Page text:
Competition and Entry in Agricultural Markets: Experimental Evidence from Kenya (with Michael Dinerstein)

American Economic Review, vol. 110, no. 12, 3705-3747, December 2020. [Lead Article]

African agricultural markets are characterized by low farmer revenues and high consumer food prices. Many have worried that this wedge is partially driven by imperfect competition among intermediaries. This paper provides experimental evidence from Kenya on intermediary market structure. Randomized cost shocks and demand subsidies are used to identify a structural model of market competition. Estimates reveal that traders act consistently with joint profit maximization and earn median markups of 39%. Exogenously-induced firm entry has negligible effects on prices, and low take- up of subsidized entry offers implies large fixed costs. We estimate that traders capture 82% of total surplus.

Sell Low and Buy High: Arbitrage and Local Price Effects in Kenyan Markets (with Marshall Burke and Edward Miguel)

Quarterly Journal of Economics, vol. 134, no. 2, 785–842, May 2019

Large and regular seasonal price fluctuations in local grain markets appear to offer African farmers substantial inter-temporal arbitrage opportunities, but these opportunities remain largely unexploited: small-scale farmers are commonly observed to “sell low and buy high” rather than the reverse.  In a field experiment in Kenya, we show that credit market imperfections limit farmers’ abilities to move grain inter-temporally.  Providing timely access to credit allows farmers to buy at lower prices and sell at higher prices, increasing farm revenues and generating a return on investment of 28%. To understand general equilibrium effects of these changes in behavior, we vary the density of loan offers across locations. We document significant effects of the credit intervention on seasonal price fluctuations in local grain markets, and show that these GE effects shape individual level profitability estimates.  In contrast to existing experimental work, the results indicate a setting in which microcredit can improve firm profitability, and suggest that GE effects can substantially shape microcredit’s effectiveness.  In particular, failure to consider these GE effects could lead to underestimates of the social welfare benefits of microcredit interventions.

Working Papers

Scaling Up RCTs: Theory and Evidence from Ugandan Agriculture (with Benjamin Faber, Thibault Fally, Matthias Hoelzlein, Edward Miguel, and Andres Rodriguez-Clare)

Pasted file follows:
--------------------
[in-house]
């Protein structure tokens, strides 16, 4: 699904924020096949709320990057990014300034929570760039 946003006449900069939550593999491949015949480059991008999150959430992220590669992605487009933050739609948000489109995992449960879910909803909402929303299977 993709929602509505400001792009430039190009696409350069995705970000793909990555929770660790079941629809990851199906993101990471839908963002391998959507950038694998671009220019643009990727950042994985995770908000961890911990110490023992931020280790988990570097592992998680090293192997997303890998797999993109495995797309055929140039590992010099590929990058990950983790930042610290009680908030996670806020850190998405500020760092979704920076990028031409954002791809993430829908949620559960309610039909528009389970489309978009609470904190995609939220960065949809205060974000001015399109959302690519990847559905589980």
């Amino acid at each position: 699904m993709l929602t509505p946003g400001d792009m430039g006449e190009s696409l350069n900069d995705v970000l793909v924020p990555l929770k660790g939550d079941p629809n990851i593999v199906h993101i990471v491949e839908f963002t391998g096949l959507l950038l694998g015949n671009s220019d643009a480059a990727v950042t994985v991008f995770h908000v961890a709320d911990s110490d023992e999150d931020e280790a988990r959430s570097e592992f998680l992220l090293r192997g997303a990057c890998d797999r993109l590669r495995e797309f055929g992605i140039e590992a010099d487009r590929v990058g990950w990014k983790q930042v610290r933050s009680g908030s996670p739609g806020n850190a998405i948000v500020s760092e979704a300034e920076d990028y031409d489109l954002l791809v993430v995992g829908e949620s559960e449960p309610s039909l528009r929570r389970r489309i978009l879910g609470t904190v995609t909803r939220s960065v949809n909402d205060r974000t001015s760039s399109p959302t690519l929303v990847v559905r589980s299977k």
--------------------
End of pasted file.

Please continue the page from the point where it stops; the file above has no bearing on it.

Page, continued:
Interventions aimed at raising agricultural productivity in developing countries have been a centerpiece in the global fight against poverty. These policies are increasingly informed by evidence from field experiments and natural experiments, with the well-known limitation that findings based on local variation generally do not speak to the general equilibrium (GE) effects if the intervention were to be scaled up to the national level. In this paper, we develop a new frame- work to quantify these forces based on a combination of theory and rich but widely available microdata. We build a quantitative GE model of farm production and trade, and propose a new solution method in this environment for studying high-dimensional counterfactuals at the level of individual households in the macroeconomy. We then bring to bear microdata from Uganda to calibrate the model to all households populating the country. We use these building blocks to explore the average and distributional implications of local shocks compared to policies at scale, and quantify the underlying mechanisms.

Search Cost, Intermediation, and Trade: Experimental Evidence from Ugandan Agricultural Markets (with Craig McIntosh and Meredith Startz, draft available upon request)

Search costs may be a barrier to market integration in developing countries, harming both producers and consumers. We present evidence from the large-scale experimental rollout of a mobile phone-based marketplace intended to reduce search costs for agricultural commodities in Uganda. We find that market integration improves substantially: trade increases and excess price dispersion falls by 20% between treated markets. This reflects price convergence across relative surplus and deficit markets, with no change in average prices overall. Contrary to the original aims of the platform, direct use by small-scale farmers is limited and almost all activity is among traders. Nonetheless, average trader profits decrease and farmer revenues increase in surplus markets, which we attribute to improved arbitrage and competition among traders. Since farmers are so numerous and the cost per-farmer is low, even small income gains per household aggregate to make the intervention strongly beneficial from an overall welfare perspective.

Works in Progress

Quality Upgrading and Market Structure (with Jie Bai, Ameet Morjaria, and Yulu Tang)

Two-Sided Markets: Evidence from the Ghana Commodity Exchange (with Lorenzo Casaburi, Yaw Nyarko, and Christopher Udry)

Quality, Contracting, and Competition in Developing Country Supply Chains (with Max Huppertz and Meredith Startz)